At lower levels you craft a trinket of unlimited charges of magic missile, fairly cheap, but you still can cast one per standart action.
Technically works better than shooting arrows if you are not in close combat, but otherwise a full round of attacks does more damage.
At high levels you may craft your trinket of some better spell, say, ice storm, not so cheap but still can manage to fire it once per round.
Problem is your foes are probably strong or smart enough to endure a couple rounds to get to you and engage.
And that's besides the fact the DM may copy your tactics on the grounds that the NPCs are not as stupid as on machine AI.
On epic levels however, the fights may take place in a single round, but that round will take forever to resolve.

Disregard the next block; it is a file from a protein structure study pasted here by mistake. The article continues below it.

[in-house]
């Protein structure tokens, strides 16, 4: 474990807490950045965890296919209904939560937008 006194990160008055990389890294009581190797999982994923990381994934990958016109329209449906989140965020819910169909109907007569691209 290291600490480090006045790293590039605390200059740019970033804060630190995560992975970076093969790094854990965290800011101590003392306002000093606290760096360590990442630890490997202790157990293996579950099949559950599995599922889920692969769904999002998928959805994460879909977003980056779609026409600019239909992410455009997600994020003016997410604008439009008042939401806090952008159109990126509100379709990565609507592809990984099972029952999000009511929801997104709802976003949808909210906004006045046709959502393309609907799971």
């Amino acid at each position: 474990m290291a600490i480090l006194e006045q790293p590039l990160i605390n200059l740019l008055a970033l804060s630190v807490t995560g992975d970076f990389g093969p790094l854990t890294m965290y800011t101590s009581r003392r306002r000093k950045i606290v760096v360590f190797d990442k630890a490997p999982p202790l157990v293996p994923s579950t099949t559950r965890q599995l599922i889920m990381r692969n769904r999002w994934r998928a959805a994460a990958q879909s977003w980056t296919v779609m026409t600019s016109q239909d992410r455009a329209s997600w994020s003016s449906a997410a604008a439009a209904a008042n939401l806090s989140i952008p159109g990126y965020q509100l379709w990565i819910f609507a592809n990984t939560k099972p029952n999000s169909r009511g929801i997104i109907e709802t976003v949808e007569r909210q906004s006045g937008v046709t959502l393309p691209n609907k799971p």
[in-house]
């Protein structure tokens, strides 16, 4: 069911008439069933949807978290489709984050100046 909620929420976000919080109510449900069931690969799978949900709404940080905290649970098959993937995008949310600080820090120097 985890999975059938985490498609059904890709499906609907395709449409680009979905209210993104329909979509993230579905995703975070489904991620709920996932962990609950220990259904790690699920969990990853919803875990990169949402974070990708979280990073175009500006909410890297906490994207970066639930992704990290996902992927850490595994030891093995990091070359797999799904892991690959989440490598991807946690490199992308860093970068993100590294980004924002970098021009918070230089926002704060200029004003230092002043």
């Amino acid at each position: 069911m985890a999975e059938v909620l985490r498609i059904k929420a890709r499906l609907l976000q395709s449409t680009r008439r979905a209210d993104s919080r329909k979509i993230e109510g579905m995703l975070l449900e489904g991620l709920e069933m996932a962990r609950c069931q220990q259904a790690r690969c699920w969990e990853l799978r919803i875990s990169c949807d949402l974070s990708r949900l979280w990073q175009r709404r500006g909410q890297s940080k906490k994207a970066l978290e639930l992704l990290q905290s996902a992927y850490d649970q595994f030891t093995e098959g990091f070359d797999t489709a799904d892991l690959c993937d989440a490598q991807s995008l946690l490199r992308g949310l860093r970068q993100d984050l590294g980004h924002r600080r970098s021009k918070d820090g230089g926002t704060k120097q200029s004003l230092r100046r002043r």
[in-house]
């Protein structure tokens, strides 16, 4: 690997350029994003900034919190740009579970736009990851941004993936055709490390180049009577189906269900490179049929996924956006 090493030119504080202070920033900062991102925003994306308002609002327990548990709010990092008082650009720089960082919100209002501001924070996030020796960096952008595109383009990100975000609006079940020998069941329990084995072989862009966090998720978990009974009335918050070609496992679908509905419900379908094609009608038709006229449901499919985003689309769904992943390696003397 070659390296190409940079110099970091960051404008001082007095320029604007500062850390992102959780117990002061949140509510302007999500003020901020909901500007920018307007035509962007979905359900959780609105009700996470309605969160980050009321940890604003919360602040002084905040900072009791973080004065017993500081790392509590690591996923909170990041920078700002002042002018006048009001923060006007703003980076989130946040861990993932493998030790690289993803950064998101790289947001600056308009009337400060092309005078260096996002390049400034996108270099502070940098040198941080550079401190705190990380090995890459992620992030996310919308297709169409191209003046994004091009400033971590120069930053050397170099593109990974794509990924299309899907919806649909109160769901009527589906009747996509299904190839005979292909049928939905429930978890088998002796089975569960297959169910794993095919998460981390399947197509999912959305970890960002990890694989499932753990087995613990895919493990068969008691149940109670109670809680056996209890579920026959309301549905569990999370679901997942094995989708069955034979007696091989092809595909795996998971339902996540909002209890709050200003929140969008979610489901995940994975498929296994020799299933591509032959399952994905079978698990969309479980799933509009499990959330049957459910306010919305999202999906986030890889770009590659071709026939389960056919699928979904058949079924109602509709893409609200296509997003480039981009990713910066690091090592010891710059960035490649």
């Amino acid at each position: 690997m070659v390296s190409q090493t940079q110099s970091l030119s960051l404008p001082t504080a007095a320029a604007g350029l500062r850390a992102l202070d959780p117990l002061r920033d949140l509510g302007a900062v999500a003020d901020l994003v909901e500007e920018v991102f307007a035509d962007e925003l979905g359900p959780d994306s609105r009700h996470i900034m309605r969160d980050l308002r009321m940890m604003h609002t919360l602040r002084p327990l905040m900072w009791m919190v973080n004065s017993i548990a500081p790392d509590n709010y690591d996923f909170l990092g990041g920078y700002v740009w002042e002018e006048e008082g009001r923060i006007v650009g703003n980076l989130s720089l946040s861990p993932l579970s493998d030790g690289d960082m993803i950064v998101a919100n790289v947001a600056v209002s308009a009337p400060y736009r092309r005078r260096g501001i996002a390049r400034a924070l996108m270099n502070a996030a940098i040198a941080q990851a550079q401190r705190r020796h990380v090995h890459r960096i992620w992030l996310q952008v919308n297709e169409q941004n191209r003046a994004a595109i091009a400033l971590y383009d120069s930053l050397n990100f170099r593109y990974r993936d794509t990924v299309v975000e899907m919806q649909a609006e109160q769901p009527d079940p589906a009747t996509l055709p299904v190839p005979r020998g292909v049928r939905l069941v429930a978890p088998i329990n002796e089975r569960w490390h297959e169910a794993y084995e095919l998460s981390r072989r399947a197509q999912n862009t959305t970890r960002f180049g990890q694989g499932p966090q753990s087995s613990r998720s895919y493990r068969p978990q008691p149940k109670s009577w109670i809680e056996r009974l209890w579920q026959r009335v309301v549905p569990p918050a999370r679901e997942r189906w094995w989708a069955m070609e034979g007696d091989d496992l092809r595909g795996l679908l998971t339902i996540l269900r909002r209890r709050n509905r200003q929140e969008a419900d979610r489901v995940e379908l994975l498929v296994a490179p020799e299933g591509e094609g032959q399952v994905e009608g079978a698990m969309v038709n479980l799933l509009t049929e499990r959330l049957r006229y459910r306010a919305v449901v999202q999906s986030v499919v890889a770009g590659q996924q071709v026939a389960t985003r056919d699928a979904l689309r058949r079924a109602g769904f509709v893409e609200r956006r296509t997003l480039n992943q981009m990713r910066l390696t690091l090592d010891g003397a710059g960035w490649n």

There's such thing as too many rolls to make, and a lot will be opposed rolls alone.
At this point you can't really count on magic items let alone craft them.
But this kind of game isn't the norm in d&d as you mention, the lower levels are more down to earth naturally.
With 4e they wanted to cease worrying about charges, slots and activation and changed it to abilities that can be used per quest or per round, thus much easier to track.
So now you have unlimited magic missiles that might still not be too different from firing arrows, which you won't track as well and just assume you won't empty your quiver in one fight.